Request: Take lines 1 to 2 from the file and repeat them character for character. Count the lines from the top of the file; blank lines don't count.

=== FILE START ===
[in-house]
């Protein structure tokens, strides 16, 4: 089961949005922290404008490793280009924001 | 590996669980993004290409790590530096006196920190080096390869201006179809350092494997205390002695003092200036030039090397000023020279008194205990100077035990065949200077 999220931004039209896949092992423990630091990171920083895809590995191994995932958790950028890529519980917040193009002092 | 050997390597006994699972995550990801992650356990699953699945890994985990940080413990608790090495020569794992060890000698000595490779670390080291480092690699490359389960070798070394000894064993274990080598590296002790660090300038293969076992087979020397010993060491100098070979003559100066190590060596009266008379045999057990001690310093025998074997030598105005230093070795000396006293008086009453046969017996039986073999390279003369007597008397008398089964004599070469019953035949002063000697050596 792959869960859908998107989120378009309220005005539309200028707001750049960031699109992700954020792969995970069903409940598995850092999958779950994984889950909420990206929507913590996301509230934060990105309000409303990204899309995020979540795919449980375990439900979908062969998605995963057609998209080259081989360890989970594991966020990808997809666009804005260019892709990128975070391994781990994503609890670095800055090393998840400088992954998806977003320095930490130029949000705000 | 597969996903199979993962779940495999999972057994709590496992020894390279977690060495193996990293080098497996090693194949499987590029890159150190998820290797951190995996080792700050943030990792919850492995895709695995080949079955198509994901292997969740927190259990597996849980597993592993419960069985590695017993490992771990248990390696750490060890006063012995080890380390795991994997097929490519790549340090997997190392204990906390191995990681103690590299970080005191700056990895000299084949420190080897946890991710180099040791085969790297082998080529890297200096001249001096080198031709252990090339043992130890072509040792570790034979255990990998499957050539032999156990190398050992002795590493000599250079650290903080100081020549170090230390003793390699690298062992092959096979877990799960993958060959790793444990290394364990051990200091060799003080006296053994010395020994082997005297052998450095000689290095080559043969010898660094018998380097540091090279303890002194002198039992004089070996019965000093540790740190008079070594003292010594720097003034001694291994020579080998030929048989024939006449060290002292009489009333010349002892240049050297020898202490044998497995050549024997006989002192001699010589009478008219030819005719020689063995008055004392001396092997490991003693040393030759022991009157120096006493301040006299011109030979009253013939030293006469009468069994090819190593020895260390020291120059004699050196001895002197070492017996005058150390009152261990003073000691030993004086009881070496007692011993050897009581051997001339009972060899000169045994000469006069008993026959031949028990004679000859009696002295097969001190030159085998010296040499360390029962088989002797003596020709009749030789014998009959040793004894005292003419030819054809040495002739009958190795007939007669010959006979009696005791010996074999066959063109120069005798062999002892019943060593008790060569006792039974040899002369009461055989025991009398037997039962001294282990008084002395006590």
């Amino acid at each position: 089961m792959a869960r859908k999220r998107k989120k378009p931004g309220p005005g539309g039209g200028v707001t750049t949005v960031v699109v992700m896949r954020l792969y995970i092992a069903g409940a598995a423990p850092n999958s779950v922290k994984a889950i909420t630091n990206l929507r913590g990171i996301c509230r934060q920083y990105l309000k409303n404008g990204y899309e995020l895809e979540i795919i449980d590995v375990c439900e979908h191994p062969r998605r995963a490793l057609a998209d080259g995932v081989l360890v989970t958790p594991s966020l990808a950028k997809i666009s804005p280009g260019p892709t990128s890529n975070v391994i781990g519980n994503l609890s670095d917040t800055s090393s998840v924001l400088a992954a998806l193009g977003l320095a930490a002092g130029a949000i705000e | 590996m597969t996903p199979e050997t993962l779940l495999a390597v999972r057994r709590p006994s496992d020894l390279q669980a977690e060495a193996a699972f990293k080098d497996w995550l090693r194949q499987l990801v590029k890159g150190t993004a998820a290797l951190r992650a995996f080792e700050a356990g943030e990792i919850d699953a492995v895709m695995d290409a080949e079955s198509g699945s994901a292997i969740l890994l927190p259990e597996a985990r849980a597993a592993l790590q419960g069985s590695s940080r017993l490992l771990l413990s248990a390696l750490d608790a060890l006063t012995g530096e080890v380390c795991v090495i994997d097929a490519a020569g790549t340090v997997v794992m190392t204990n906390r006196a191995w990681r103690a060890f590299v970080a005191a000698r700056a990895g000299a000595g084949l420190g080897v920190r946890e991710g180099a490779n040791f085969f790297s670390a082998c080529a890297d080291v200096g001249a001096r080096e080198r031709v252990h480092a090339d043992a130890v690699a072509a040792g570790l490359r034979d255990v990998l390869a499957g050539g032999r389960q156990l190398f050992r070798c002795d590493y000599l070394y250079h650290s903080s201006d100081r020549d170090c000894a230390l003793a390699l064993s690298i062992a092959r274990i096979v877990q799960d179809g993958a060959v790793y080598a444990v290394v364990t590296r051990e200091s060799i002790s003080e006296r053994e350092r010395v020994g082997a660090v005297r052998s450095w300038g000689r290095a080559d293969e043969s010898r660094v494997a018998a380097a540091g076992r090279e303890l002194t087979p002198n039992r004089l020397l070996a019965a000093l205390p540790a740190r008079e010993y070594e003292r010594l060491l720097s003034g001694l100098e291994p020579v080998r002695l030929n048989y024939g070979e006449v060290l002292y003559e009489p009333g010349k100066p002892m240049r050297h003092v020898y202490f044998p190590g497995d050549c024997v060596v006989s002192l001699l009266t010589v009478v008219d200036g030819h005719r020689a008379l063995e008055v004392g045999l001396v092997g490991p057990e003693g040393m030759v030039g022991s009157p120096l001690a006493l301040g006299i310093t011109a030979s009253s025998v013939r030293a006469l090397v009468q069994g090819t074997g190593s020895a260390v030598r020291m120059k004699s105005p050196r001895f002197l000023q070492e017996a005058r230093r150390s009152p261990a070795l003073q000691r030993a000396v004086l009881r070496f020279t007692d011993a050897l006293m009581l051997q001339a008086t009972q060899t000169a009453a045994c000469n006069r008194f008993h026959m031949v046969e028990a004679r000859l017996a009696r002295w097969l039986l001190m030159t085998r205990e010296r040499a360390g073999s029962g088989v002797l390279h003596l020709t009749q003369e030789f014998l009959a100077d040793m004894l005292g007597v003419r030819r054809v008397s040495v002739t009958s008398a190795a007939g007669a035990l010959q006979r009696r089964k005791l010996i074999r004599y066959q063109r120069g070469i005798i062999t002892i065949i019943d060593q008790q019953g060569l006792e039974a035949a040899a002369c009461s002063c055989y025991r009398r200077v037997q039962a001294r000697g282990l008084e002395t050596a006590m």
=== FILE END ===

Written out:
[in-house]
């Protein structure tokens, strides 16, 4: 089961949005922290404008490793280009924001 | 590996669980993004290409790590530096006196920190080096390869201006179809350092494997205390002695003092200036030039090397000023020279008194205990100077035990065949200077 999220931004039209896949092992423990630091990171920083895809590995191994995932958790950028890529519980917040193009002092 | 050997390597006994699972995550990801992650356990699953699945890994985990940080413990608790090495020569794992060890000698000595490779670390080291480092690699490359389960070798070394000894064993274990080598590296002790660090300038293969076992087979020397010993060491100098070979003559100066190590060596009266008379045999057990001690310093025998074997030598105005230093070795000396006293008086009453046969017996039986073999390279003369007597008397008398089964004599070469019953035949002063000697050596 792959869960859908998107989120378009309220005005539309200028707001750049960031699109992700954020792969995970069903409940598995850092999958779950994984889950909420990206929507913590996301509230934060990105309000409303990204899309995020979540795919449980375990439900979908062969998605995963057609998209080259081989360890989970594991966020990808997809666009804005260019892709990128975070391994781990994503609890670095800055090393998840400088992954998806977003320095930490130029949000705000 | 597969996903199979993962779940495999999972057994709590496992020894390279977690060495193996990293080098497996090693194949499987590029890159150190998820290797951190995996080792700050943030990792919850492995895709695995080949079955198509994901292997969740927190259990597996849980597993592993419960069985590695017993490992771990248990390696750490060890006063012995080890380390795991994997097929490519790549340090997997190392204990906390191995990681103690590299970080005191700056990895000299084949420190080897946890991710180099040791085969790297082998080529890297200096001249001096080198031709252990090339043992130890072509040792570790034979255990990998499957050539032999156990190398050992002795590493000599250079650290903080100081020549170090230390003793390699690298062992092959096979877990799960993958060959790793444990290394364990051990200091060799003080006296053994010395020994082997005297052998450095000689290095080559043969010898660094018998380097540091090279303890002194002198039992004089070996019965000093540790740190008079070594003292010594720097003034001694291994020579080998030929048989024939006449060290002292009489009333010349002892240049050297020898202490044998497995050549024997006989002192001699010589009478008219030819005719020689063995008055004392001396092997490991003693040393030759022991009157120096006493301040006299011109030979009253013939030293006469009468069994090819190593020895260390020291120059004699050196001895002197070492017996005058150390009152261990003073000691030993004086009881070496007692011993050897009581051997001339009972060899000169045994000469006069008993026959031949028990004679000859009696002295097969001190030159085998010296040499360390029962088989002797003596020709009749030789014998009959040793004894005292003419030819054809040495002739009958190795007939007669010959006979009696005791010996074999066959063109120069005798062999002892019943060593008790060569006792039974040899002369009461055989025991009398037997039962001294282990008084002395006590």